May 2019

Many College Students Struggle to Pass Remedial Math. Do They Need to?

PBS NewsHour
Many College Students Struggle to Pass Remedial Math. Do They Need to?

PBS NEWSHOUR—To examine California’s new math courses emphasizing statistics and data science, the PBS NewsHour visited Just Equations at the offices of our founding partner, The Opportunity Institute. In the resulting segment, Christopher Edley, Jr., Opportunity Institute president, highlights how arbitrary math requirements are a civil rights issue. “I appreciate the importance of math more than most, I believe,” noted Edley, a legal scholar with an undergraduate math degree. “But I also appreciate the importance of opportunity… If you have a policy that affects one group in a far different way, more burdens, more obstacles than other groups, then you need to have a justification for choosing that policy….the arbitrariness of imposing an Algebra 2 hurdle is disproportionately painful to poor kids and to minority kids, the kids who are less likely to have had effective math instruction.”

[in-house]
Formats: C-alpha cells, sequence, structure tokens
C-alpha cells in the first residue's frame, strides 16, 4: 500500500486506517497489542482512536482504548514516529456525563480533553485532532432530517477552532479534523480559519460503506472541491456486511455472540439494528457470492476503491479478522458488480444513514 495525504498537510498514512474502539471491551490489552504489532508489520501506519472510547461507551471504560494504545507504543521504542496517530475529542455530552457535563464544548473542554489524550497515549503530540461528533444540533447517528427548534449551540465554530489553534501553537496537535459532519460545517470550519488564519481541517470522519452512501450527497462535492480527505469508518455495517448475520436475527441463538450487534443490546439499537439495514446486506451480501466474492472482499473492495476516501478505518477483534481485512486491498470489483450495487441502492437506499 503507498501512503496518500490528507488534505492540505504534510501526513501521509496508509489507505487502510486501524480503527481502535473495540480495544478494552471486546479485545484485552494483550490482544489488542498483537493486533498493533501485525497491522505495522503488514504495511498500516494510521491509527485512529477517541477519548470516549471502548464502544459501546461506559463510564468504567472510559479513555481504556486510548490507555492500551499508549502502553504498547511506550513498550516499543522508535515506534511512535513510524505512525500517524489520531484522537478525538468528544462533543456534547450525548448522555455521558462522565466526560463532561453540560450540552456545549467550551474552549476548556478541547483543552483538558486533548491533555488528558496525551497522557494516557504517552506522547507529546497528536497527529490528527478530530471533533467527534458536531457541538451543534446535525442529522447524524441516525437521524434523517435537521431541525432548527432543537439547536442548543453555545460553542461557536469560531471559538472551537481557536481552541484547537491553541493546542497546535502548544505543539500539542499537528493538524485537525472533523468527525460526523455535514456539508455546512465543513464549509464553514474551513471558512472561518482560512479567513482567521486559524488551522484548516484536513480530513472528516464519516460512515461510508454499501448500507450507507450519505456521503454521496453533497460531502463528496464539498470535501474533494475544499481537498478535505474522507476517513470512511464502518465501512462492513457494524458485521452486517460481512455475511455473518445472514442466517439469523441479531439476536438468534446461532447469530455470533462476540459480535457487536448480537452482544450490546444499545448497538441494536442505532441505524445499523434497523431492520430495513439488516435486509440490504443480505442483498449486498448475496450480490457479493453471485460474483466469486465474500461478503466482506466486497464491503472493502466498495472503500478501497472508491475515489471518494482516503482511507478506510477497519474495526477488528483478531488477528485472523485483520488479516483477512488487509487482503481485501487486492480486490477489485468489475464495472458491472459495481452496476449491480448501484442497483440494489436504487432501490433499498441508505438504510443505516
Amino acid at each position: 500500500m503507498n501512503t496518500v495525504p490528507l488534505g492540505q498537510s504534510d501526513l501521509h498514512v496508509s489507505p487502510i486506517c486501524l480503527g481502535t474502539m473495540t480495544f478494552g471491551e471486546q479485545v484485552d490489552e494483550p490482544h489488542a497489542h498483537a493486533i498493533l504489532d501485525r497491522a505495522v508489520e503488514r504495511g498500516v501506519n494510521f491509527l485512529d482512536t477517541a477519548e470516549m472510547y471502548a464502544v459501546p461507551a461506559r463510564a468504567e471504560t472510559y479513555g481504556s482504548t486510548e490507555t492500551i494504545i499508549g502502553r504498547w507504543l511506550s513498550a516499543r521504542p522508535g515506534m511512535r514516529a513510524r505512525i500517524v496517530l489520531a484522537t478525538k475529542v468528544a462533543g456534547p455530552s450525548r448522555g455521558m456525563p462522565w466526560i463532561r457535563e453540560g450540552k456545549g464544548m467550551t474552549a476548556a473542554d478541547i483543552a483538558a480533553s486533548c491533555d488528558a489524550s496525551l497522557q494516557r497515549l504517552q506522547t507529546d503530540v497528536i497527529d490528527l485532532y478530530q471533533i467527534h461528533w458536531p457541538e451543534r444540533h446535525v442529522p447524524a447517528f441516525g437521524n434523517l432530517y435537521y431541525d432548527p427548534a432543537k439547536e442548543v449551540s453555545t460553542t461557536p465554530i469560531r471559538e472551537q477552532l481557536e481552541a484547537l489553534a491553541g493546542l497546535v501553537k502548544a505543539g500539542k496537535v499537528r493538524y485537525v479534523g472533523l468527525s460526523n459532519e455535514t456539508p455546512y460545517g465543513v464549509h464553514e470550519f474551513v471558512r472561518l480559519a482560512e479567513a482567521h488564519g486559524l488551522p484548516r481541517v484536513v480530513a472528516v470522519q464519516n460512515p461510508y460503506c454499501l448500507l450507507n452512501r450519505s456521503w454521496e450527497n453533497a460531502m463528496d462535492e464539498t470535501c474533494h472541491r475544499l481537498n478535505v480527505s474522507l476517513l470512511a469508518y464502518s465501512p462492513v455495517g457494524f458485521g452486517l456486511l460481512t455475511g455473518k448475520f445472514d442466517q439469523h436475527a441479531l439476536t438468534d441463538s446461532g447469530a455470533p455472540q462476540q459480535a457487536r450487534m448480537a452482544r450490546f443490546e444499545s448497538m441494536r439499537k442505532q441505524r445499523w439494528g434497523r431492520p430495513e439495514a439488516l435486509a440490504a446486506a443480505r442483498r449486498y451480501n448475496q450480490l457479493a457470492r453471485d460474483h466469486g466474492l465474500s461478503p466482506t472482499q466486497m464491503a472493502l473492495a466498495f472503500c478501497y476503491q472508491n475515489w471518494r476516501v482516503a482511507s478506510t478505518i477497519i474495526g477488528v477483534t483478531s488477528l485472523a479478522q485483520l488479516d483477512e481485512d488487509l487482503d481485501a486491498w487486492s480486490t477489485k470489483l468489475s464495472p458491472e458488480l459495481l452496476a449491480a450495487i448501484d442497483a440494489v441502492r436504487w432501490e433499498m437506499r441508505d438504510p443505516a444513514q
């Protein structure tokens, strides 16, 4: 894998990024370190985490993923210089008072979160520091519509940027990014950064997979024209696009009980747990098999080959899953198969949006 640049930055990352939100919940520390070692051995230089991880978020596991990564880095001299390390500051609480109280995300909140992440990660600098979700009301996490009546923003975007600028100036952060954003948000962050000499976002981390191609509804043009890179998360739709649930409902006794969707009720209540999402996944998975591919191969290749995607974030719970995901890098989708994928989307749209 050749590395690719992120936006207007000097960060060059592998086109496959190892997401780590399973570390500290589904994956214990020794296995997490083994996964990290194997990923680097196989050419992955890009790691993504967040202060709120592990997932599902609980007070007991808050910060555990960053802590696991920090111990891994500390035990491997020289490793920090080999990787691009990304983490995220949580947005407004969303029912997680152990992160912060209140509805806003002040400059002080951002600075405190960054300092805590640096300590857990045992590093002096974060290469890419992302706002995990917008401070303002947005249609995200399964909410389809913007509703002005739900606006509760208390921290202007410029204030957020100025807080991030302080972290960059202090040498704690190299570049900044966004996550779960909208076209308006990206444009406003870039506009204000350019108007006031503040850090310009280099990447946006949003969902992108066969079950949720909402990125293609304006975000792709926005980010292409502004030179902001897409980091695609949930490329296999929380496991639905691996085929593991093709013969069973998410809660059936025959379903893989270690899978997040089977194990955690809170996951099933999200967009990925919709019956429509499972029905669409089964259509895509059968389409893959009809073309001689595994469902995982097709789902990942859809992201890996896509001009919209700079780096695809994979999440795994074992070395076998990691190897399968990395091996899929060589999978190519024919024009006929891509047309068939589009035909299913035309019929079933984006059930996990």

PBS NEWSHOUR—Colleges created remedial education classes to ensure students were sufficiently prepared for more advanced material. But increasingly, there’s a sense that remedial courses are hurting the prospects of the students they are intended to help. As a result, some California colleges and high schools are rethinking their approach to teaching math--with encouraging results. Hari Sreenivasan reports.

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